Long runs are such a weird type of run. On one hand you need to do more to get through them safely, like bring water and some sort of fuel with you which can be stressful. On the other hand, long runs involve slowing down your pace so that you can finish strong, and we all know I like to run slow! I feel like the time pressure is taken off of me during a long training run, and I decided to focus on the feeling of not caring what my time was in order to move my thoughts to something more positive. Of course I also made a mental time goal of 1:20 based on a 11:30/mile pace because I’m crazy, but I didn’t know how close I could get to that. I decided I would pick a pretty easy course to keep myself from feeling negative about my crappy hill running abilities. I knew there was only one place so far in Alaska where I’d run without any hills, bear-related fear, tourists, or negative distractions: the dirt road out to Lowell Point. So I set off through the harbor, down the waterfront trail, and past the Sea Life Center until I’d finally left town and was completely alone.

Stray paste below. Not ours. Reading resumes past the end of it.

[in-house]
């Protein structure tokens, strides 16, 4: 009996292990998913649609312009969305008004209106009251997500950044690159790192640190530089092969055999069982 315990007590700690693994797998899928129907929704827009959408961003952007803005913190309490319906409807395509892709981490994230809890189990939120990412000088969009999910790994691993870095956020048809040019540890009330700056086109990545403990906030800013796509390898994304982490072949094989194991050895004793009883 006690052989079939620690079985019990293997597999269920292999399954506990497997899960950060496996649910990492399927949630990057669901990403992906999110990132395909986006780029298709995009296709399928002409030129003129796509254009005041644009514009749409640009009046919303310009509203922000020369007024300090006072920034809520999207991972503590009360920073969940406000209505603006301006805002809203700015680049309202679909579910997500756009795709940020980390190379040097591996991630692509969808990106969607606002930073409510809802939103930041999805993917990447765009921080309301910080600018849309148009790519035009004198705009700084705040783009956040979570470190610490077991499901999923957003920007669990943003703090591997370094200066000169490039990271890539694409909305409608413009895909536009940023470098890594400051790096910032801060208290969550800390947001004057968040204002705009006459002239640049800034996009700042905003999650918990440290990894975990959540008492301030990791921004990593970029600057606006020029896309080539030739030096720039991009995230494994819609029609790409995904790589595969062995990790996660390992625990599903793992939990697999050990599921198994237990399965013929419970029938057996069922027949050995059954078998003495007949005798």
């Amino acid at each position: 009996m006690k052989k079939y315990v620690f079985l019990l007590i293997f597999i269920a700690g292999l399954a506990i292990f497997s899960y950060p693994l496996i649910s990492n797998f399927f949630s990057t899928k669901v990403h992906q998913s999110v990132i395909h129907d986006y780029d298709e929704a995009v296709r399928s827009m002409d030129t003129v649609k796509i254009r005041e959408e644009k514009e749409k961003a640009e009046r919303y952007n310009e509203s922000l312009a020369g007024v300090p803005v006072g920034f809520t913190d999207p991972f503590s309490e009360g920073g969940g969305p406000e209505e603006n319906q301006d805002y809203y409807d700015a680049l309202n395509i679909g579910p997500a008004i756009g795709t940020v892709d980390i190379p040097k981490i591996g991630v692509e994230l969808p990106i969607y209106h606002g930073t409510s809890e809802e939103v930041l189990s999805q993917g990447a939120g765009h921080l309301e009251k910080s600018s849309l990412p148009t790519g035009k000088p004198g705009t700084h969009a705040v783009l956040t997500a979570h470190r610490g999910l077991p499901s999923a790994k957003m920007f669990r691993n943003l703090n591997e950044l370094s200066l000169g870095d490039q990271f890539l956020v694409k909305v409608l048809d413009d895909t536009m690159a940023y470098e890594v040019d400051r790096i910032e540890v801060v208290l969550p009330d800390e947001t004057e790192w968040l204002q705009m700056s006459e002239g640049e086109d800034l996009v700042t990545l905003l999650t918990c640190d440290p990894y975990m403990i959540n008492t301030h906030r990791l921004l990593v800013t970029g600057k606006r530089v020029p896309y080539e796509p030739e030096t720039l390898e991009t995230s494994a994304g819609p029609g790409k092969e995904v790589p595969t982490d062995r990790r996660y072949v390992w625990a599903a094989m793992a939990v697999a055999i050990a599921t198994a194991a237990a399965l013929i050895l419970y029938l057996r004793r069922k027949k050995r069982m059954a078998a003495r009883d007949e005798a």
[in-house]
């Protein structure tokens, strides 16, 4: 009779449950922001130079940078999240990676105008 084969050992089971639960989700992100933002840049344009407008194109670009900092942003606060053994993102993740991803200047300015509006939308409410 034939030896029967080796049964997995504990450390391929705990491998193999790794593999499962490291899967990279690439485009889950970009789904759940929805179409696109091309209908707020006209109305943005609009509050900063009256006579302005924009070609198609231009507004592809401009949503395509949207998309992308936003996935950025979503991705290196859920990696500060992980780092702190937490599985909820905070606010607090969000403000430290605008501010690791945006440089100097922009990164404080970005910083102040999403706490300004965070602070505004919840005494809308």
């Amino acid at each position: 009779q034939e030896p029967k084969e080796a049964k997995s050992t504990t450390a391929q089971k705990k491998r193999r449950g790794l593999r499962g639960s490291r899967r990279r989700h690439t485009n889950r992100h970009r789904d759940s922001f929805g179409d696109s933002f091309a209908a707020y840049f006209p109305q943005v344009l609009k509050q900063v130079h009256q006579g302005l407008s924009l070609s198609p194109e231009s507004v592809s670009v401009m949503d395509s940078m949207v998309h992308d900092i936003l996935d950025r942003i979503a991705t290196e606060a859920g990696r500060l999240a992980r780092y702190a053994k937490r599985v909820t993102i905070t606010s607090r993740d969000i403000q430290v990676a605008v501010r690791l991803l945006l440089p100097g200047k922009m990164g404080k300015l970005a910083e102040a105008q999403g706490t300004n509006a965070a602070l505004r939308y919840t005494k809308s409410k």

I ran out for 3.5 miles until it was time to turn around. And I found myself really sad about turning around because I wanted to go all the way out to Lowell Point! The only sound out there was the waves crashing onto the rocks and the air smelled like the ocean. It was 8:00 pm so there was no direct sunlight on me and the temperature was a perfect 50 degrees. Although I felt like I could run forever, I decided to be safe and turn around before I hurt myself!
The beach at Lowell Point – I was so close!
After turning around I realized that I was so focused on the scenery that I hadn’t thought one negative thing the entire time. While this time two weeks ago during the Brave New Route 10k I’d been a total mess and rethinking my upcoming half marathons, I was feeling really strong today. Whenever I felt a little tired I stopped to take a picture. I think those breaks were totally worth it! I can’t get enough of these views!